2. Nashville, TN
The average rent for a one-bedroom in Nashville rose 8.87% between 2021 and 2022, reaching $1,730 per month. Sharing an average two-bedroom with a roommate in Music City saves you $825 per month when compared with a one-bedroom rental on your own. That’s $861.17 after adjusting for Nashville’s slightly below-average cost of living.
3. Boston, MA
Renting a one-bedroom in Beantown will cost you $2,777 per month, up 3.10% from the previous 12-month period. However, splitting a two-bedroom with a roommate in Boston lowers your monthly rent by $1,174. After adjusting for the city’s cost of living, which is nearly 50% higher than the national average, the monthly savings with a roommate is worth $783.30.
4. Miami, FL
A one-bedroom in Miami will run you $2,528 per month but splitting a two-bedroom with a roommate will cost you $1,688. Those savings are worth $684.14 after adjusting for Miami’s cost of living, which is 22.8% higher than the national average. Renters here should also note that the average one-bedroom rent in Miami rose just 3.58% between 2021 and 2022.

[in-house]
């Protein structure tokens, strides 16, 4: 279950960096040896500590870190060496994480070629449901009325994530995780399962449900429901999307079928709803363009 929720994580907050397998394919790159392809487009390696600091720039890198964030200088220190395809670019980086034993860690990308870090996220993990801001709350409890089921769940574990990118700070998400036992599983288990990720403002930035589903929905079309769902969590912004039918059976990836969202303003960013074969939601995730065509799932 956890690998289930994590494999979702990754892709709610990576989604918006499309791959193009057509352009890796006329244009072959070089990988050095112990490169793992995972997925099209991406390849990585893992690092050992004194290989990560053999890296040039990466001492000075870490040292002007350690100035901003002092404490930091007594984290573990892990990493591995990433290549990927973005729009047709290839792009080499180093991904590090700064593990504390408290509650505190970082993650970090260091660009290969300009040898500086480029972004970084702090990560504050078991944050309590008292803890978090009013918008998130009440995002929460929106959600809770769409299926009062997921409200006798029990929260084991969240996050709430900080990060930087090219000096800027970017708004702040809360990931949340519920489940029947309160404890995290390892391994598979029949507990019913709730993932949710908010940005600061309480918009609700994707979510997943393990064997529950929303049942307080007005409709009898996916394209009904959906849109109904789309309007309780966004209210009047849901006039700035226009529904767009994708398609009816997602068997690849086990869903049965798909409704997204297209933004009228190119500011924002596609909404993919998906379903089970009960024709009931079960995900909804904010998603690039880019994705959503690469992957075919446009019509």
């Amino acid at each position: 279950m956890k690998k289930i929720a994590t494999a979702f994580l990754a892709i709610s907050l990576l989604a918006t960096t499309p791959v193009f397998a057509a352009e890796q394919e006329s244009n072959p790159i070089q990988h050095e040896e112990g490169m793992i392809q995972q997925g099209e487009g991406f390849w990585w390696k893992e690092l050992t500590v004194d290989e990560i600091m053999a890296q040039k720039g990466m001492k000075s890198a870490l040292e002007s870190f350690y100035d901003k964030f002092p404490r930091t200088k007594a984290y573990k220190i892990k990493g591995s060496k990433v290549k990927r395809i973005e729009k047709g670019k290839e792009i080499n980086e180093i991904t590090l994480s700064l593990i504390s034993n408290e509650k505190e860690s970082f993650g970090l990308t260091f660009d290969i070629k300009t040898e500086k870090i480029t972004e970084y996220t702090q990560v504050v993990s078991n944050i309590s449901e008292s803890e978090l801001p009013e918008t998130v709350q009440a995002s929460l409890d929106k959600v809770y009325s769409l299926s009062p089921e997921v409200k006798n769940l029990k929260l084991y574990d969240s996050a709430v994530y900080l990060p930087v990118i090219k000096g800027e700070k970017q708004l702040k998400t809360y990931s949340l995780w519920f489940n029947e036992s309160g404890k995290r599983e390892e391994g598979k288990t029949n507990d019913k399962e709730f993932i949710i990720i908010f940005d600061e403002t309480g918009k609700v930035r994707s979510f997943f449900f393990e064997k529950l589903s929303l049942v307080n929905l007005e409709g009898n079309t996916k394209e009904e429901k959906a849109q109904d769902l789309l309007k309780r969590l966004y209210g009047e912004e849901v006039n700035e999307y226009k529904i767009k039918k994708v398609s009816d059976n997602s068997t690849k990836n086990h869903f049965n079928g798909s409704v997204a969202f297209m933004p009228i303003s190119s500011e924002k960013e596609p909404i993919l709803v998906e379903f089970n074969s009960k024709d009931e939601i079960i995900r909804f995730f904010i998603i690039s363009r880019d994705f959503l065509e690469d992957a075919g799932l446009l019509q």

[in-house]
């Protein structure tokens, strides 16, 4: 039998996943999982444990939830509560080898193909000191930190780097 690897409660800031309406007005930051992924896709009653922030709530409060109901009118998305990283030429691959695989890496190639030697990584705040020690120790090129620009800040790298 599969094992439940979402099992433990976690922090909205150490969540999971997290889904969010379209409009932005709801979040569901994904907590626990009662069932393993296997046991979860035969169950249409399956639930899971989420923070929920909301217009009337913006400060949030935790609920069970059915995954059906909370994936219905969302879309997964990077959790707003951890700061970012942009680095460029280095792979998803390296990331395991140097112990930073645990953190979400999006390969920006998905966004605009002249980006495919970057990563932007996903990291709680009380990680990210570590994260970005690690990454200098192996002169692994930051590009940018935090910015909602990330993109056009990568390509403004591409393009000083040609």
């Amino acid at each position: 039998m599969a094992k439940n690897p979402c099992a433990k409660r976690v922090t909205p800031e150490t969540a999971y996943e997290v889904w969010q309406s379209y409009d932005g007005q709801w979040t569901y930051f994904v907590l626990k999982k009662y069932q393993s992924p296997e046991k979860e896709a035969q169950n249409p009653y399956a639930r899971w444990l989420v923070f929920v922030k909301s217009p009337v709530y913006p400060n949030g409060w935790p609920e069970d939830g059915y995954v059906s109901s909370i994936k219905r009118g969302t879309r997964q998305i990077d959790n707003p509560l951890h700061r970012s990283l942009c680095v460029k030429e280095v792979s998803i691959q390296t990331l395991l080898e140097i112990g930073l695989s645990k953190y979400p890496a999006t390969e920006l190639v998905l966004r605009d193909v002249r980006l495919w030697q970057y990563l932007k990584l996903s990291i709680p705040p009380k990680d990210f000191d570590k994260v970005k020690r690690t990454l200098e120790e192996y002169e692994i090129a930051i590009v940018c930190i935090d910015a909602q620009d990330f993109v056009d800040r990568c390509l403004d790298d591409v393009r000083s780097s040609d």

5. Cleveland, OH
Unlike the previous four cities, the average rent for a one-bedroom in Cleveland was lower in 2022 than in 2021. For a one-bedroom unit, you’ll pay $1,191 per month, which is 6.90% less than what you would have paid one year earlier. Sharing a two-bedroom with a roommate here saves you $621 when compared with a one-bedroom rental on your own. And, after adjusting for the below-average cost of living, the roommate savings in Cleveland is worth $660.81 per month.
6. Charlotte, NC
Splitting a two-bedroom with a roommate in Charlotte costs just $846 per month, while living in a one-bedroom alone costs $1,471. The $625 difference is worth slightly more ($648.62 per month) after adjusting for Charlotte’s cost of living.
7. Chicago, IL
Like New York, Chicago saw a significant one-year increase in the average cost of a one-bedroom rental. The $1,814 average between February 2022 and January 2023 was roughly 12% higher than the previous year. Comparatively, sharing a two-bedroom with a roommate costs $1,066 per person. After adjusting for Chicago’s cost of living, which is 17.1% higher than the national average, the monthly savings with a roommate is worth $638.88 when compared with a one-bedroom rental on your own.